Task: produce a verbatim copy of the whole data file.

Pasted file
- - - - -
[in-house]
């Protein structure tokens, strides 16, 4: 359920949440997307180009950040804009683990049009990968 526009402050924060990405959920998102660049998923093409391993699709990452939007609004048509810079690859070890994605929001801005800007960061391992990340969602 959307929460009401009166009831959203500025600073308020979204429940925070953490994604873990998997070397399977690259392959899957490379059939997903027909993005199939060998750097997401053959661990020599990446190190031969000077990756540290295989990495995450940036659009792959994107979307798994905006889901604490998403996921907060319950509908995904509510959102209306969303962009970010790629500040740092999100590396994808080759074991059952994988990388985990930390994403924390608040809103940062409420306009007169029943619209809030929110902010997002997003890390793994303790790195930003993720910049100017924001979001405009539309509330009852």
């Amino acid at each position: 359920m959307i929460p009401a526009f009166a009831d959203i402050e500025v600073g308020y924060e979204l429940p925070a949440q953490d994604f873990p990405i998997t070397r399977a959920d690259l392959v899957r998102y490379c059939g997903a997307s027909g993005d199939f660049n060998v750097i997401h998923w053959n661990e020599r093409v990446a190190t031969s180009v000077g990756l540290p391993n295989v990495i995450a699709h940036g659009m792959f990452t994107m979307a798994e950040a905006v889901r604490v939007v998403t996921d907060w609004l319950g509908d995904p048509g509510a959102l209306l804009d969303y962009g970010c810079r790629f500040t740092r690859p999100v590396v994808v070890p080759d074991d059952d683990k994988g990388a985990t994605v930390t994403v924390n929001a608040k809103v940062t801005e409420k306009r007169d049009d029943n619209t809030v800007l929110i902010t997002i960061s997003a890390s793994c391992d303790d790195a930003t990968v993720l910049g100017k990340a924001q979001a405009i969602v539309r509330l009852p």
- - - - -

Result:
[in-house]
């Protein structure tokens, strides 16, 4: 359920949440997307180009950040804009683990049009990968 526009402050924060990405959920998102660049998923093409391993699709990452939007609004048509810079690859070890994605929001801005800007960061391992990340969602 959307929460009401009166009831959203500025600073308020979204429940925070953490994604873990998997070397399977690259392959899957490379059939997903027909993005199939060998750097997401053959661990020599990446190190031969000077990756540290295989990495995450940036659009792959994107979307798994905006889901604490998403996921907060319950509908995904509510959102209306969303962009970010790629500040740092999100590396994808080759074991059952994988990388985990930390994403924390608040809103940062409420306009007169029943619209809030929110902010997002997003890390793994303790790195930003993720910049100017924001979001405009539309509330009852």
């Amino acid at each position: 359920m959307i929460p009401a526009f009166a009831d959203i402050e500025v600073g308020y924060e979204l429940p925070a949440q953490d994604f873990p990405i998997t070397r399977a959920d690259l392959v899957r998102y490379c059939g997903a997307s027909g993005d199939f660049n060998v750097i997401h998923w053959n661990e020599r093409v990446a190190t031969s180009v000077g990756l540290p391993n295989v990495i995450a699709h940036g659009m792959f990452t994107m979307a798994e950040a905006v889901r604490v939007v998403t996921d907060w609004l319950g509908d995904p048509g509510a959102l209306l804009d969303y962009g970010c810079r790629f500040t740092r690859p999100v590396v994808v070890p080759d074991d059952d683990k994988g990388a985990t994605v930390t994403v924390n929001a608040k809103v940062t801005e409420k306009r007169d049009d029943n619209t809030v800007l929110i902010t997002i960061s997003a890390s793994c391992d303790d790195a930003t990968v993720l910049g100017k990340a924001q979001a405009i969602v539309r509330l009852p």